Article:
The crew of the Ethiopian Airlines flight that crashed just after take-off killing all 157 people on board was unable to stop the plane repeatedly nosediving, despite following all of the manufacturer’s safety procedures.
The findings come in the first official report into the March 10 crash, based on data from the flight recorders recovered from the wreckage of the Boeing 737 Max 8.
The report clears the pilots of blame and instead points the finger at Boeing’s automated flight control system.
“The crew performed all the procedures repeatedly provided by the manufacturer but was not able to control the aircraft," Ethiopian Transport Minister Dagmawit Moges said during a press conference Thursday, citing data from the Boeing 737 MAX 8's recorders.
The report does not attribute blame for the crash or go into detailed analysis of the flight, but Dagmawit’s comments suggest that investigators are focusing their attention on the American-made plane’s anti-stall feature — known as the Maneuvering Characteristics Augmentation System (MCAS).
The findings line up with the conclusions of a preliminary report into the crash of an Indonesian Lion Air plane last October, which said the pilot was unable to override MCAS after it automatically forced the plane's nose down more than 24 times before it crashed into the Java Sea, killing all 189 passengers and crew.
Dagmawit said the Ethiopian Airlines pilots were unable to correct “repetitive nose-down" movement of the aircraft within minutes after leaving Addis Ababa Bole International Airport.
The airline added that “it was very unfortunate they could not recover the airplane from the persistence of nosediving.”
Aviation authorities around the world grounded the entire Boeing 737 Max fleet in March based on the similarities between the two crashes that happened in the space of five months.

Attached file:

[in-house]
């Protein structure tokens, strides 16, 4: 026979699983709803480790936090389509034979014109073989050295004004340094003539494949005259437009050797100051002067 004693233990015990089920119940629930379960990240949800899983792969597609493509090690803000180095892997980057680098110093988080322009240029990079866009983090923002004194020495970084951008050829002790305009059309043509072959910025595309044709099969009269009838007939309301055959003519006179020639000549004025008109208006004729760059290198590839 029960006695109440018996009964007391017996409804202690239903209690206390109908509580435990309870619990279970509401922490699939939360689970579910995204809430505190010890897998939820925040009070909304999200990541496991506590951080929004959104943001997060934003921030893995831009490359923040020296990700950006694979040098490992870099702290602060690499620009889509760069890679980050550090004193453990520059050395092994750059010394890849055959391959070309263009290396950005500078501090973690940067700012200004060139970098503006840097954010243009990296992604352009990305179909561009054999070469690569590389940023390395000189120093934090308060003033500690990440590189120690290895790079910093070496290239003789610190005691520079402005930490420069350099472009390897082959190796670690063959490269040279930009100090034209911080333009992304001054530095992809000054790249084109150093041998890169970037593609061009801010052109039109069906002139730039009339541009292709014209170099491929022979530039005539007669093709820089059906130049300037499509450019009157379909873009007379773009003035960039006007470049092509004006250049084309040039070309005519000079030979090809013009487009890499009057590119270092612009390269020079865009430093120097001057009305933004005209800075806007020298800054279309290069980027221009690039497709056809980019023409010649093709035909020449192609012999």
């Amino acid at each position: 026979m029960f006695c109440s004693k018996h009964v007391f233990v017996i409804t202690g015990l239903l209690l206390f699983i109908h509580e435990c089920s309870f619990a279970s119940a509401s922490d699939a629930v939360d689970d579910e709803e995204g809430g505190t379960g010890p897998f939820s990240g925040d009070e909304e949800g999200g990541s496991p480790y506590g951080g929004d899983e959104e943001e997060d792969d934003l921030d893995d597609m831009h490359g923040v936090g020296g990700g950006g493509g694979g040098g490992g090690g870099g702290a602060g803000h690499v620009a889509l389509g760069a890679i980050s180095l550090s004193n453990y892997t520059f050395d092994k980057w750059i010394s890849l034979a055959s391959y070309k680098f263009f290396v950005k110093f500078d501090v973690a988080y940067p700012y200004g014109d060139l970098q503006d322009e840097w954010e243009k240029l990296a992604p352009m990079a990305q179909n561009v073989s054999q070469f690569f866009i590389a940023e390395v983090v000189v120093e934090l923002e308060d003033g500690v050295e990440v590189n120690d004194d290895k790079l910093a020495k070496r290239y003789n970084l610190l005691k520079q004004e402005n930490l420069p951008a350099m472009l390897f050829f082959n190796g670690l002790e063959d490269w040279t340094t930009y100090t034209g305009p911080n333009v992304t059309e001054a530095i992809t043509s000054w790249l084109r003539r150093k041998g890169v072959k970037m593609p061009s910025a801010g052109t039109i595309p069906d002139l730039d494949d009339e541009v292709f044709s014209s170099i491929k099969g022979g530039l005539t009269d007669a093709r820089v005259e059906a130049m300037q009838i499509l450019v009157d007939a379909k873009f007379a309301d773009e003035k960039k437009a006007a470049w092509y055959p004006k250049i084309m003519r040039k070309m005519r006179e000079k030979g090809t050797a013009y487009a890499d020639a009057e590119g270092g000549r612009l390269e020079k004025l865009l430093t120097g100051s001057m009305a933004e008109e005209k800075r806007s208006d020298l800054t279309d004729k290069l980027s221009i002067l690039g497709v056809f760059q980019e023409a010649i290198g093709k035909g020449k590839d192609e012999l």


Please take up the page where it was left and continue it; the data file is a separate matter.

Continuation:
Dagmawit said the report recommends “the aircraft flight control system shall be reviewed by the manufacturer.” Boeing has committed to upgrading the entire Boeing 737 Max fleet to address the problem, but earlier this week the company said a software update to address some of the issues would be delayed.
“Aviation authorities shall verify that the review of the aircraft flight control system has been adequately addressed by the manufacturer before the release of the aircraft for operations,” Dagmawit added.
Boeing is already facing one lawsuit related to the Ethiopian Airlines crash, filed last month by the family of one of the victims.
The impact of the grounding and the reputational damage on the U.S. manufacturer will become clearer next week when the company reports first-quarter deliveries and orders.
Cover: In this March 11, 2019, file photo, rescuers work at the scene of an Ethiopian Airlines flight crash near Bishoftu, Ethiopia. A published report says pilots of an Ethiopian airliner that crashed followed Boeing’s emergency steps for dealing with a sudden nose-down turn but couldn’t regain control. (AP Photo/Mulugeta Ayene, File)